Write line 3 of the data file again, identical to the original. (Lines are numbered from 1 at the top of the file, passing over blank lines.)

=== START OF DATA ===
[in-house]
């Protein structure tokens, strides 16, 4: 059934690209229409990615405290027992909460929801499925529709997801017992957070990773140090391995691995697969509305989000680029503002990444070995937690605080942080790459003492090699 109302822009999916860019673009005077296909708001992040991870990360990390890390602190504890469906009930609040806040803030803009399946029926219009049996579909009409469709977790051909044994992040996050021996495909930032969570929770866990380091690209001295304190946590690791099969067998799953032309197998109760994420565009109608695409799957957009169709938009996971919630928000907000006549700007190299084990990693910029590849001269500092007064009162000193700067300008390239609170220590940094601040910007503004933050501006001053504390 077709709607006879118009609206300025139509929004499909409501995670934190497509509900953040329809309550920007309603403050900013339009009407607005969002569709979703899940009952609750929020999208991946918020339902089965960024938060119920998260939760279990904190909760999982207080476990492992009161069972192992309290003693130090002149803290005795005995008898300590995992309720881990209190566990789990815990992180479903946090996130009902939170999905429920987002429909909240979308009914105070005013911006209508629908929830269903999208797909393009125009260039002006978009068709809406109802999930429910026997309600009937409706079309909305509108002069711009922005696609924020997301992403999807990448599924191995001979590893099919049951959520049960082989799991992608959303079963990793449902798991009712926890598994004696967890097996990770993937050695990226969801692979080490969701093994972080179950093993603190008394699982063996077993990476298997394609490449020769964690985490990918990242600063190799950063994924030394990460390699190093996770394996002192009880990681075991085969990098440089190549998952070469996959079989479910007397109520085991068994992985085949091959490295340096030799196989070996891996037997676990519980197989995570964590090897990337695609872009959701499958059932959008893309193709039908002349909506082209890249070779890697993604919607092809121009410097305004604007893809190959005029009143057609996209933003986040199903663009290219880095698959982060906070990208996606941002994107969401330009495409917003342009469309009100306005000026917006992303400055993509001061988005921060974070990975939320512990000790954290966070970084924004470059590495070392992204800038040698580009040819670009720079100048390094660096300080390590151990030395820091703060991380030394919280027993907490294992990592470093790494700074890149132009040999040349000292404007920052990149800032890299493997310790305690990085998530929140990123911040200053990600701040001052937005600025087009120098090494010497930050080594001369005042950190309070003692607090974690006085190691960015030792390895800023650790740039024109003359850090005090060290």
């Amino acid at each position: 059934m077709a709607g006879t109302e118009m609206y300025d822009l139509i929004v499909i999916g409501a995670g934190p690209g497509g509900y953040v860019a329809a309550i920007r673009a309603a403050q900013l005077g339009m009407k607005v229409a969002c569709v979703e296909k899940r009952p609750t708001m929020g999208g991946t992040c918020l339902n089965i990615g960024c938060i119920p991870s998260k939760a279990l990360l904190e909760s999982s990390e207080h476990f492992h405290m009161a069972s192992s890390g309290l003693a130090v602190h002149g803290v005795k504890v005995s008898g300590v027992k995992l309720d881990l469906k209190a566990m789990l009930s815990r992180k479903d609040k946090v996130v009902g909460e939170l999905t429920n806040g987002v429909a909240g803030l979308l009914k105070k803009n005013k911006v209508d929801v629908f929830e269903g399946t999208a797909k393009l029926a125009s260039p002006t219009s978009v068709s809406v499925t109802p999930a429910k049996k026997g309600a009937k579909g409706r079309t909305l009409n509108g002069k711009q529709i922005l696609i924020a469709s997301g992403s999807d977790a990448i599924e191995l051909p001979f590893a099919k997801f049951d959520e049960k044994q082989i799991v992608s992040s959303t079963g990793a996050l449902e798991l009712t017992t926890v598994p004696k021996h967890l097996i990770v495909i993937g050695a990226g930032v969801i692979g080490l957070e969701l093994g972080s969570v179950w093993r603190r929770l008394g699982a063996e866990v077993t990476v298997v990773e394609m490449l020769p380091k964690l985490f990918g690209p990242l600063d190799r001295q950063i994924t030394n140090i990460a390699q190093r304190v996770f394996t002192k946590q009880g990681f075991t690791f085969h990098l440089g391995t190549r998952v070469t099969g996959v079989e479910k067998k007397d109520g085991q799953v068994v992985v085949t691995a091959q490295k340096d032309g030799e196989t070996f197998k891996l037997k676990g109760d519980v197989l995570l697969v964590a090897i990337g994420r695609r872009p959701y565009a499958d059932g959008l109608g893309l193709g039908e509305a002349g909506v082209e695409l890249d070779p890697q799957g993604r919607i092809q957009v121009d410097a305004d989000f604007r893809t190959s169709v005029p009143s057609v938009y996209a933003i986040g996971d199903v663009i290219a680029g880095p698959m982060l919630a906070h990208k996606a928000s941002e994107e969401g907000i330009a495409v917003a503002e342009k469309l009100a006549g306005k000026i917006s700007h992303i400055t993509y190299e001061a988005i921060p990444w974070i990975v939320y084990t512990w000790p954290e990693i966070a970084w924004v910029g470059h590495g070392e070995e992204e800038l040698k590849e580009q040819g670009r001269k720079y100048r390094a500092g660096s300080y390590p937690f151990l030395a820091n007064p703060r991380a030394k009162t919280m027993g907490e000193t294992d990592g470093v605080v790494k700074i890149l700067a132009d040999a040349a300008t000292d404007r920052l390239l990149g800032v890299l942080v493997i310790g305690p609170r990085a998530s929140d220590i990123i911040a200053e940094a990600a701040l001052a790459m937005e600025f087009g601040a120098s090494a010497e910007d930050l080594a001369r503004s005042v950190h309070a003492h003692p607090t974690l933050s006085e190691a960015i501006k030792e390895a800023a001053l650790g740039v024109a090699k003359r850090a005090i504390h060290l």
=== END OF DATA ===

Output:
């Amino acid at each position: 059934m077709a709607g006879t109302e118009m609206y300025d822009l139509i929004v499909i999916g409501a995670g934190p690209g497509g509900y953040v860019a329809a309550i920007r673009a309603a403050q900013l005077g339009m009407k607005v229409a969002c569709v979703e296909k899940r009952p609750t708001m929020g999208g991946t992040c918020l339902n089965i990615g960024c938060i119920p991870s998260k939760a279990l990360l904190e909760s999982s990390e207080h476990f492992h405290m009161a069972s192992s890390g309290l003693a130090v602190h002149g803290v005795k504890v005995s008898g300590v027992k995992l309720d881990l469906k209190a566990m789990l009930s815990r992180k479903d609040k946090v996130v009902g909460e939170l999905t429920n806040g987002v429909a909240g803030l979308l009914k105070k803009n005013k911006v209508d929801v629908f929830e269903g399946t999208a797909k393009l029926a125009s260039p002006t219009s978009v068709s809406v499925t109802p999930a429910k049996k026997g309600a009937k579909g409706r079309t909305l009409n509108g002069k711009q529709i922005l696609i924020a469709s997301g992403s999807d977790a990448i599924e191995l051909p001979f590893a099919k997801f049951d959520e049960k044994q082989i799991v992608s992040s959303t079963g990793a996050l449902e798991l009712t017992t926890v598994p004696k021996h967890l097996i990770v495909i993937g050695a990226g930032v969801i692979g080490l957070e969701l093994g972080s969570v179950w093993r603190r929770l008394g699982a063996e866990v077993t990476v298997v990773e394609m490449l020769p380091k964690l985490f990918g690209p990242l600063d190799r001295q950063i994924t030394n140090i990460a390699q190093r304190v996770f394996t002192k946590q009880g990681f075991t690791f085969h990098l440089g391995t190549r998952v070469t099969g996959v079989e479910k067998k007397d109520g085991q799953v068994v992985v085949t691995a091959q490295k340096d032309g030799e196989t070996f197998k891996l037997k676990g109760d519980v197989l995570l697969v964590a090897i990337g994420r695609r872009p959701y565009a499958d059932g959008l109608g893309l193709g039908e509305a002349g909506v082209e695409l890249d070779p890697q799957g993604r919607i092809q957009v121009d410097a305004d989000f604007r893809t190959s169709v005029p009143s057609v938009y996209a933003i986040g996971d199903v663009i290219a680029g880095p698959m982060l919630a906070h990208k996606a928000s941002e994107e969401g907000i330009a495409v917003a503002e342009k469309l009100a006549g306005k000026i917006s700007h992303i400055t993509y190299e001061a988005i921060p990444w974070i990975v939320y084990t512990w000790p954290e990693i966070a970084w924004v910029g470059h590495g070392e070995e992204e800038l040698k590849e580009q040819g670009r001269k720079y100048r390094a500092g660096s300080y390590p937690f151990l030395a820091n007064p703060r991380a030394k009162t919280m027993g907490e000193t294992d990592g470093v605080v790494k700074i890149l700067a132009d040999a040349a300008t000292d404007r920052l390239l990149g800032v890299l942080v493997i310790g305690p609170r990085a998530s929140d220590i990123i911040a200053e940094a990600a701040l001052a790459m937005e600025f087009g601040a120098s090494a010497e910007d930050l080594a001369r503004s005042v950190h309070a003492h003692p607090t974690l933050s006085e190691a960015i501006k030792e390895a800023a001053l650790g740039v024109a090699k003359r850090a005090i504390h060290l």